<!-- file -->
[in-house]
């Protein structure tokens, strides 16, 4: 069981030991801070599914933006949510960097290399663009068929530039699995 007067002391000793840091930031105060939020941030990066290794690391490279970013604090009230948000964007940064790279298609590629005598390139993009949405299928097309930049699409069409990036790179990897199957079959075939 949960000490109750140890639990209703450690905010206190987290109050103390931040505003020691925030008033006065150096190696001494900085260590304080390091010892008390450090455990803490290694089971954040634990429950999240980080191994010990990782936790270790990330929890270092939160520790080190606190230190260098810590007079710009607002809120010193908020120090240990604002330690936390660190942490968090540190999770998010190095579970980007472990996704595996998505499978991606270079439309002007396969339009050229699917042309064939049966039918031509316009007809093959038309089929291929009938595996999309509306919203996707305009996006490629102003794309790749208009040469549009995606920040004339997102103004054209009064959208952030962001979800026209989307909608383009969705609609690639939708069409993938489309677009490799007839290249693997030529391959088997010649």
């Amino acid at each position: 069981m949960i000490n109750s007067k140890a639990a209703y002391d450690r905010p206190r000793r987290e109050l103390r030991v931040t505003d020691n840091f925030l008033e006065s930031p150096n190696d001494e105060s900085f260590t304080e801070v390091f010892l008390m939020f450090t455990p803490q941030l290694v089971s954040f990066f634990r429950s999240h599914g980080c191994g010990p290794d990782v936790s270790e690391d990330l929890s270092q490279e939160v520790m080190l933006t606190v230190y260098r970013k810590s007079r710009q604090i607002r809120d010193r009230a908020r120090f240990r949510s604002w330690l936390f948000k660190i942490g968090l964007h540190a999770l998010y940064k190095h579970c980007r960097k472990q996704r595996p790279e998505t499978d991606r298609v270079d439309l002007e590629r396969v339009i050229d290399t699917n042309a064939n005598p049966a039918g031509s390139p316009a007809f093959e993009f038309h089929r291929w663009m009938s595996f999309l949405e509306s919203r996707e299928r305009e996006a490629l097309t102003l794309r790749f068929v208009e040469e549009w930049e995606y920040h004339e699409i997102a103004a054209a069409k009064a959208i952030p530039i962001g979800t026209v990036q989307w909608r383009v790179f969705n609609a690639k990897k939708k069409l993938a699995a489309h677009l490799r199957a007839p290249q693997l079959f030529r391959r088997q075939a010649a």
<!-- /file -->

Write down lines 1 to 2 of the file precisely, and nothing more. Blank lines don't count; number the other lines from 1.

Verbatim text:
[in-house]
């Protein structure tokens, strides 16, 4: 069981030991801070599914933006949510960097290399663009068929530039699995 007067002391000793840091930031105060939020941030990066290794690391490279970013604090009230948000964007940064790279298609590629005598390139993009949405299928097309930049699409069409990036790179990897199957079959075939 949960000490109750140890639990209703450690905010206190987290109050103390931040505003020691925030008033006065150096190696001494900085260590304080390091010892008390450090455990803490290694089971954040634990429950999240980080191994010990990782936790270790990330929890270092939160520790080190606190230190260098810590007079710009607002809120010193908020120090240990604002330690936390660190942490968090540190999770998010190095579970980007472990996704595996998505499978991606270079439309002007396969339009050229699917042309064939049966039918031509316009007809093959038309089929291929009938595996999309509306919203996707305009996006490629102003794309790749208009040469549009995606920040004339997102103004054209009064959208952030962001979800026209989307909608383009969705609609690639939708069409993938489309677009490799007839290249693997030529391959088997010649």